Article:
As a young teen, Holley served time at a barbaric juvenile facility called the Alabama Industrial School for Negro Children, where he endured cruel beatings and solitary confinement. It was during this time that, according to Holley, he began expressing his emotions on the inside, and, having no one to externally express them to, began transforming them into the seeds of art.
Holley became a father at 15 years old; he now has 15 children. And, at 29, he became an artist.
At first, Holley had no idea he was creating art. He started in 1979, after his sister Bonnie Holley lost two children, a baby girl and a young boy, when their house burned down. Riddled with pain, Holley found some sandstone and a crosscut saw and built two gravestones, his first sculptures. "I didn’t know it was art. I thought I was making baby tombstones."
When addressing the crowd at the American Folk Art Museum, Holley occasionally alludes to the tragedy, out of context, like a tic, almost as if subconsciously warning the audience of his sister's fate. "You got all this stuff plugged in and you never check the fuse box," he said. "These overloaded sockets will set a place on fire."
Within a year of the tragedy, Holley had created approximately 100 works of art, made from phonograph records, melted television sets, copy machines, plastic flowers, baseball bats, animal bones, clothespins and other discarded gems. "I really like old stuff that is deteriorating," he explains. "The more it's deteriorating the more it has to teach us, because the closer it is to nature itself."
He points to one sculpture entitled "Joy or Power," in which shriveling power cords dangle in a knotted mess, their silvery insides spewing out. "It's all about: do we know what kind of joy power can bring? You can see the erosion on the copper. I wanted to show that just because you have the ability to use the power, let's not abuse the power to the point that your cords and everything get to a point where they can burn you out."
Just a few years after he began making art, Holley's work was acquired by curators at the Birmingham Museum of Art and the Smithsonian. Yet, as communicated by Valerie Rousseau, curator of "When the Curtain Never Comes Down," Holley's art objects are only the jumping-off point of his artistic practice. "It's difficult for me to see his objects as independent pieces," Rousseau explained to HuffPost.
"I feel like they are all components of this environment, and environments are lifelong projects. They are not object-oriented. It's a whole system and often involves other practices. For Holley, it's the storytelling, the music. It's like a laboratory. It's evident when you are experiencing performance art that it's not object-oriented, it's the body is carrying the message, and that message is not seen, but experienced."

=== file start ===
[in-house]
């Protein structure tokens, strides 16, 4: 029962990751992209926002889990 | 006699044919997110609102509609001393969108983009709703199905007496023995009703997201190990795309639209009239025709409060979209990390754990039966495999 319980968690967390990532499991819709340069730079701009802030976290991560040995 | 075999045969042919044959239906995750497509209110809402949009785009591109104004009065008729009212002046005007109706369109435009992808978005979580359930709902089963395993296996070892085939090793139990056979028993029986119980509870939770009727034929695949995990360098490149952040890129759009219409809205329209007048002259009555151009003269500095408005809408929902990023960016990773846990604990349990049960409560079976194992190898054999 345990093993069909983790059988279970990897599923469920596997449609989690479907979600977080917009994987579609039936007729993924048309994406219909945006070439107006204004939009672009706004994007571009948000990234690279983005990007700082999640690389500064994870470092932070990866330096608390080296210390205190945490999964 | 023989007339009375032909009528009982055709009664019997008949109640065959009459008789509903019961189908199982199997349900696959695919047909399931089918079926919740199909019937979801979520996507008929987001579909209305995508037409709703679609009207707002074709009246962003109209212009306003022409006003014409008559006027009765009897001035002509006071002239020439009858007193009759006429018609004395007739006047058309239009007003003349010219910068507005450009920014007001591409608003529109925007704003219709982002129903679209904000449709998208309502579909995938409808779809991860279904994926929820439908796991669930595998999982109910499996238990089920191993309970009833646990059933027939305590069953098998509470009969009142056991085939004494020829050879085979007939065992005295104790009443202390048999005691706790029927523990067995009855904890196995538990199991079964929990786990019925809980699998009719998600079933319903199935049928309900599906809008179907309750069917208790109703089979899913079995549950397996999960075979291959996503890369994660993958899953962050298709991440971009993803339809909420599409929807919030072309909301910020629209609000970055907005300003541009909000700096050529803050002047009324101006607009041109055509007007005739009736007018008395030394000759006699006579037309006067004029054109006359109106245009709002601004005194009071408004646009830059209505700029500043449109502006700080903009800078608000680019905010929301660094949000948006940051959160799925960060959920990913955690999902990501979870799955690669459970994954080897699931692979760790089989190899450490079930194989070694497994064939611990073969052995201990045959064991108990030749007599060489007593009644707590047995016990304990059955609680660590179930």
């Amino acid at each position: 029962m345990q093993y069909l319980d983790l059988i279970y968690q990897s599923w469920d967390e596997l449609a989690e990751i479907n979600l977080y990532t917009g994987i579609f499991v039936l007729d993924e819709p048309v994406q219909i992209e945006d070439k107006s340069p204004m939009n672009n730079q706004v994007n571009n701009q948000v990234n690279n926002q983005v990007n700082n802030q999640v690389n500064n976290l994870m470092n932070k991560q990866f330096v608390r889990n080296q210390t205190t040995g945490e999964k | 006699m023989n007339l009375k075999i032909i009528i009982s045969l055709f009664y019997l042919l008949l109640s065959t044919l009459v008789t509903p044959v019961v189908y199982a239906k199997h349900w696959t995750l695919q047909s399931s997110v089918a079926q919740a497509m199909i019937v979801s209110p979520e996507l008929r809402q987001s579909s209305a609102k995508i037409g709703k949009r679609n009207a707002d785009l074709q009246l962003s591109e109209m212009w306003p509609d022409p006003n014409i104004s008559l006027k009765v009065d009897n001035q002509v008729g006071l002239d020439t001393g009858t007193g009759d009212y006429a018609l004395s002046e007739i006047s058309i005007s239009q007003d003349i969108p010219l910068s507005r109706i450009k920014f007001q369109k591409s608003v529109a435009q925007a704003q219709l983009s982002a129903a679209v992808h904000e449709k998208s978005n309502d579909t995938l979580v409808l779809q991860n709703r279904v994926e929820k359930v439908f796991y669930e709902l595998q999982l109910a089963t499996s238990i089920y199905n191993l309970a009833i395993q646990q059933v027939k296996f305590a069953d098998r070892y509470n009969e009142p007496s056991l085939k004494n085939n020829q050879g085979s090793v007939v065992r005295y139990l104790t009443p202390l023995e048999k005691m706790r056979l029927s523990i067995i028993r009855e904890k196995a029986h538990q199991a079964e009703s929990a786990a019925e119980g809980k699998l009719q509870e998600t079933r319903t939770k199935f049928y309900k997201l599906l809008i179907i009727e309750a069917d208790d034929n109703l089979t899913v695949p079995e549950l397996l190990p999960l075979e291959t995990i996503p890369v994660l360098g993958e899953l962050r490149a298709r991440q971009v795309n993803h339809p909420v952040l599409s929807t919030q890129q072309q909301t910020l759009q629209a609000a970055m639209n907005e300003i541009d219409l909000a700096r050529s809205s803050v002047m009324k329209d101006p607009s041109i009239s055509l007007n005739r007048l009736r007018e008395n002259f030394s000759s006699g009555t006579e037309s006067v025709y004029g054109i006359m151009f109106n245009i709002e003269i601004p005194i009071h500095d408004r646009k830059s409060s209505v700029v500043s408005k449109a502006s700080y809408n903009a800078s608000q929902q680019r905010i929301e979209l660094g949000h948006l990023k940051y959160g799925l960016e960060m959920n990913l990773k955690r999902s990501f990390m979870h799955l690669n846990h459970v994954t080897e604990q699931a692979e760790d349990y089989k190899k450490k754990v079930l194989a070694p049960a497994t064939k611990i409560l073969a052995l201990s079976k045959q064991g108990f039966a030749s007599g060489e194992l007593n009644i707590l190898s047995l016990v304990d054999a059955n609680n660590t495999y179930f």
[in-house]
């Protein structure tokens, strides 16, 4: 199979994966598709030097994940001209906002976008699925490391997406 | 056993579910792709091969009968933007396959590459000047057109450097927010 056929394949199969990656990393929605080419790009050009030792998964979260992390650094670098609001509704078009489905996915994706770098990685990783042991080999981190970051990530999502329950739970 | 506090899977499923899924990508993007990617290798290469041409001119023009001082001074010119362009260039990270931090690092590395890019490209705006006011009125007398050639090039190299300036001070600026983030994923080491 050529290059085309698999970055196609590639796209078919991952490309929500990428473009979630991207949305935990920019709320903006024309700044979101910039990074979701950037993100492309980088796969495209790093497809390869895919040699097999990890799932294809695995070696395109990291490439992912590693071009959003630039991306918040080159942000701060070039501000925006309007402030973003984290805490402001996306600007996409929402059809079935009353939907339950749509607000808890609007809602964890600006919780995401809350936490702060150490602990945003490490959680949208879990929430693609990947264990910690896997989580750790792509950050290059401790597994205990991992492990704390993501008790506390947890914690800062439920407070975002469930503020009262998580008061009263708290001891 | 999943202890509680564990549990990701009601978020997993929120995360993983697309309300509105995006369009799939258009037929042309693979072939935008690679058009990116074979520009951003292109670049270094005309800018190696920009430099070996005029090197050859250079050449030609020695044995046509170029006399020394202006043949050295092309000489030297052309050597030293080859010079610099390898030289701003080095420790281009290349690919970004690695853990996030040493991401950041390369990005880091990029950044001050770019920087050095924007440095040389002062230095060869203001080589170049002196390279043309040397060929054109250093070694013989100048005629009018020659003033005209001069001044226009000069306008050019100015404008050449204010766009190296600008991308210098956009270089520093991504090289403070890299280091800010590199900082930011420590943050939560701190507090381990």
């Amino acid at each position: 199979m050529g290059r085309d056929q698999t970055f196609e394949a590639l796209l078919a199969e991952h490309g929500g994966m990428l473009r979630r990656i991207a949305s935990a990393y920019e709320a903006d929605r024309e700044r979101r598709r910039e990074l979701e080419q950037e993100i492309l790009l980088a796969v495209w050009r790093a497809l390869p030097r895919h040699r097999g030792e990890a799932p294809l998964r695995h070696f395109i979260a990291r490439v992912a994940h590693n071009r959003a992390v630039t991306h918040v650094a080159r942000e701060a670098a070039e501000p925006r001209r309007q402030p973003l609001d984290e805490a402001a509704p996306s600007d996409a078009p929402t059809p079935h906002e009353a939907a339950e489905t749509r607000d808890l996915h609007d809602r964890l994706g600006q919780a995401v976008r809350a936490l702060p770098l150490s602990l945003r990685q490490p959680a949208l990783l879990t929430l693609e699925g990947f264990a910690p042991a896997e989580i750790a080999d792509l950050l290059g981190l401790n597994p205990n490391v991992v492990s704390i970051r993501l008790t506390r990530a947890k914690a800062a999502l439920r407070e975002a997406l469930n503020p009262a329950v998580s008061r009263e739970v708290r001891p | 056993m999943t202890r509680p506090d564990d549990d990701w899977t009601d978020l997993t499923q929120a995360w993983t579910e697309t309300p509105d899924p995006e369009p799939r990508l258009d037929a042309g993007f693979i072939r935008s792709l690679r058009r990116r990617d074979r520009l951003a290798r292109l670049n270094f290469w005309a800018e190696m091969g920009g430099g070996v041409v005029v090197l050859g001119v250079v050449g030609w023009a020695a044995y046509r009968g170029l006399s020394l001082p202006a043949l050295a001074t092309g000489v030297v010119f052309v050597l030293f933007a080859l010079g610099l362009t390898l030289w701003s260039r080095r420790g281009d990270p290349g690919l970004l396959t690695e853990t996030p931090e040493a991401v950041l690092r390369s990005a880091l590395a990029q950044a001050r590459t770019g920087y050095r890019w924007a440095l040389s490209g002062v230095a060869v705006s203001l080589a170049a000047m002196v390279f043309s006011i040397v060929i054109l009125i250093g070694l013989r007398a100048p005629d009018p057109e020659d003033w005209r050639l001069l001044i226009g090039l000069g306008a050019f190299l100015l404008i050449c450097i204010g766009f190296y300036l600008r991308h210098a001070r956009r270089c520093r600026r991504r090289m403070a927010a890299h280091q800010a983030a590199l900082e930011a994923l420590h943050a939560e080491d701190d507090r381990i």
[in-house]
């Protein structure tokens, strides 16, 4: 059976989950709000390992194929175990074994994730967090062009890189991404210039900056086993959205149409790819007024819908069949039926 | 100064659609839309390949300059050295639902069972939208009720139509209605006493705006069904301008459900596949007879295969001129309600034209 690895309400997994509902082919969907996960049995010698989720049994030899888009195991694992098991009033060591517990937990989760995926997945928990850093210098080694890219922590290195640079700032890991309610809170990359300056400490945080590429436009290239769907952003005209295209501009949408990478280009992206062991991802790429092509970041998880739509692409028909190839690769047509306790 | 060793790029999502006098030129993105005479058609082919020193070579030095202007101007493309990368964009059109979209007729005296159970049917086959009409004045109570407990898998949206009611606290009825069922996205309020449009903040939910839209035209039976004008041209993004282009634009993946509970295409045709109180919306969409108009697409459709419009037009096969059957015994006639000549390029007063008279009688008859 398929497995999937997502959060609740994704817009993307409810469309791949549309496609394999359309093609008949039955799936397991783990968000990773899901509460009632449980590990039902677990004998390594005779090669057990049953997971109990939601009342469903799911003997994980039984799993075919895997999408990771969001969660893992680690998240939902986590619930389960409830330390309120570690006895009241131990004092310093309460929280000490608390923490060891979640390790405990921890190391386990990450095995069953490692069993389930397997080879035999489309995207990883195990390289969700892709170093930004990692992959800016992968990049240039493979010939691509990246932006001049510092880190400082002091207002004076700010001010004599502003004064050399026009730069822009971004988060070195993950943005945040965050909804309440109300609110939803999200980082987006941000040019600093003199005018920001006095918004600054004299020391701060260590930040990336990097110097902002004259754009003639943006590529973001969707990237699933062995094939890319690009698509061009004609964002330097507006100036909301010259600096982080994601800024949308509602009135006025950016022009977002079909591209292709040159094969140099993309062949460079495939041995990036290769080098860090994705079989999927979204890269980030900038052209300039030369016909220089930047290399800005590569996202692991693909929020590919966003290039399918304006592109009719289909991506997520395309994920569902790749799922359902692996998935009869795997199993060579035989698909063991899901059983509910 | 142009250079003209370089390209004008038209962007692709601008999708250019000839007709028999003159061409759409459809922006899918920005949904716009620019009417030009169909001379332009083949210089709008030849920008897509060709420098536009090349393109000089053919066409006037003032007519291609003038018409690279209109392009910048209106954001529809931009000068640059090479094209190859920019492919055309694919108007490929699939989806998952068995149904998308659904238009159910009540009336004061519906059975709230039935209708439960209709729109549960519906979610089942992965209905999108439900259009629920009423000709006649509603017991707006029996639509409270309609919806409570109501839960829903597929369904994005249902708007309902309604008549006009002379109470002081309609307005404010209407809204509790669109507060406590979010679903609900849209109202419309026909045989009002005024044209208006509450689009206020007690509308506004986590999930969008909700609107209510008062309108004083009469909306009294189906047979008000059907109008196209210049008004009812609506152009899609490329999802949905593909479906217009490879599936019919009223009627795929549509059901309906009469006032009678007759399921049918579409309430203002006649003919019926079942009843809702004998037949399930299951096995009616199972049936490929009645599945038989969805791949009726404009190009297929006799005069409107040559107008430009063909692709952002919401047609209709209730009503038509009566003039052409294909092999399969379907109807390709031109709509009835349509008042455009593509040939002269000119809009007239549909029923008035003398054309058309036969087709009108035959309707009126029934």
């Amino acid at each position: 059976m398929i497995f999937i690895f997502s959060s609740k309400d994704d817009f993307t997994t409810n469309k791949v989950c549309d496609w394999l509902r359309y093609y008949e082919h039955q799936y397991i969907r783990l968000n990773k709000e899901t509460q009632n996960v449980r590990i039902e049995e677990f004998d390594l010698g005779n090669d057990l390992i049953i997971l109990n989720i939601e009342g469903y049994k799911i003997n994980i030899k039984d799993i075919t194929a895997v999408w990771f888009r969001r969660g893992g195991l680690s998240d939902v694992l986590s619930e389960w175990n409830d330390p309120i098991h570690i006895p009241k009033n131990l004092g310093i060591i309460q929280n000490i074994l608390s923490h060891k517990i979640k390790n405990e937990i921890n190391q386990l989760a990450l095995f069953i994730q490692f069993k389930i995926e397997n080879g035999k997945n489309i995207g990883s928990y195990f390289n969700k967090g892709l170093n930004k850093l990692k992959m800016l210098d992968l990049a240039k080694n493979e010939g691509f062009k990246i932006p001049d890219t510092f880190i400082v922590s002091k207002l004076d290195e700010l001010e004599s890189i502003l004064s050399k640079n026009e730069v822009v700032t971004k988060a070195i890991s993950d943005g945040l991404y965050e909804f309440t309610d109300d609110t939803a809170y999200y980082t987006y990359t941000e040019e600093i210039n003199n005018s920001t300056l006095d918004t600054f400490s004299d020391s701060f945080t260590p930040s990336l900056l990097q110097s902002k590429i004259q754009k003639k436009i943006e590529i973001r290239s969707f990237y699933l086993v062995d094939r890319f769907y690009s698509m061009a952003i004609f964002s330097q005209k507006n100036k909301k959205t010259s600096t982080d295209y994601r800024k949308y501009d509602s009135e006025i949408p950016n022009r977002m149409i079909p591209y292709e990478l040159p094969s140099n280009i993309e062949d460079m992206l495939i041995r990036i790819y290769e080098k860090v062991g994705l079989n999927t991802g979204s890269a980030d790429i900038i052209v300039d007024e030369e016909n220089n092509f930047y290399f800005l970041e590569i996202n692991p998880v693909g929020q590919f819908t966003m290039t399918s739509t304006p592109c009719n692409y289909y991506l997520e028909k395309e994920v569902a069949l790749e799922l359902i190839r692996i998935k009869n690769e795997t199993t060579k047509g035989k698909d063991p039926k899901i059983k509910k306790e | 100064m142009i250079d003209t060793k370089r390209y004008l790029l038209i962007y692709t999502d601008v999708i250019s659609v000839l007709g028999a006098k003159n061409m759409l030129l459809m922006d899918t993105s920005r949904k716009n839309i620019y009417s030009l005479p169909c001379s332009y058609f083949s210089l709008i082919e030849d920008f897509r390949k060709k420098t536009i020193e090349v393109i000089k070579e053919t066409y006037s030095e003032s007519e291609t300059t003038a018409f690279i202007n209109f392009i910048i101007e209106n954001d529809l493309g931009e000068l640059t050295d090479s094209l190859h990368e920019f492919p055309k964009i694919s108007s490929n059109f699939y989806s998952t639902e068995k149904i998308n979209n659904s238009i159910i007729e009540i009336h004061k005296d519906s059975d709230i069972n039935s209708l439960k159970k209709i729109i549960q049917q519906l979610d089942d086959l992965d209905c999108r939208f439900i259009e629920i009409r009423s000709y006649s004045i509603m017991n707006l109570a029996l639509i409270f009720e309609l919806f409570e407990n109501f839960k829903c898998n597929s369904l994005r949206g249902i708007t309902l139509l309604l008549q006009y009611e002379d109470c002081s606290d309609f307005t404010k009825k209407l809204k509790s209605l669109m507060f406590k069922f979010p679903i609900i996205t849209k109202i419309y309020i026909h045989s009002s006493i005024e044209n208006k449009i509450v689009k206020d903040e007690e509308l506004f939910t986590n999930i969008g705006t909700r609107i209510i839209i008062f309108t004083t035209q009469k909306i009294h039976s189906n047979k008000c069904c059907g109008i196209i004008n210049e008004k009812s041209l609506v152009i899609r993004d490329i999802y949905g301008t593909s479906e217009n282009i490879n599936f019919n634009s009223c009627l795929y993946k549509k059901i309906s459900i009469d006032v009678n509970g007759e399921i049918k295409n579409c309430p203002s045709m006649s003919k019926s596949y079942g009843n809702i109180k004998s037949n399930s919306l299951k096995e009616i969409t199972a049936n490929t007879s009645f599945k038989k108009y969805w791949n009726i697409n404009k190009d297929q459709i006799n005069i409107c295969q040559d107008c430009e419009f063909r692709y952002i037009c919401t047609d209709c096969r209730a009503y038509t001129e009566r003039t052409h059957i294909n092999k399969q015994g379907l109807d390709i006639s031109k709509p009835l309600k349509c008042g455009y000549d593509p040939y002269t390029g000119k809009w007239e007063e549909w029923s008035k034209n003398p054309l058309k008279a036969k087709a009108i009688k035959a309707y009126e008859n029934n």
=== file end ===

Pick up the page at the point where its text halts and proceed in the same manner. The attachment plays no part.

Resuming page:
The music Rousseau refers to got its start in 2012, when, at the ripe age of 62, Holley began his career as a recording artist. Under the record label Dust-to-Digital, Holley released two albums, "Just Before Music" and "Keeping a Record of It." They're the aural equivalent of Holley's sculptures -- gruff, doddering, haunting, otherworldly, haphazard and yet seemingly cosmically ordained.
The songs are of a breed all their own, containing no chorus or melody, reusing and remixing ideas, chords and refrains as if they're old, dumped objects found on the road. Each performance is a balance of repetition and improvisation. "Once I record it, I'm not gonna burden my brain with remembering exactly that," he says. "I'm already thinking about the next thing."
Over the past three years, Holley has collaborated with bands including Deerhunter, Animal Collective and the Dirty Projectors. During his performance at the Folk Art Museum, he's joined by vocalist Lizzi Bougatsos of Gang Gang Dance and I.U.D., for a wobbly and odd duet that the two weave together out of thin air. "My music and my art, I see them as Siamese twins," Holley says. "Because they're both coming from my brain." Holley's songs pick up where his sculptures leave off, revisiting themes of creation, survival and knowledge with the same unearthly conviction, as if possessed by his own memories.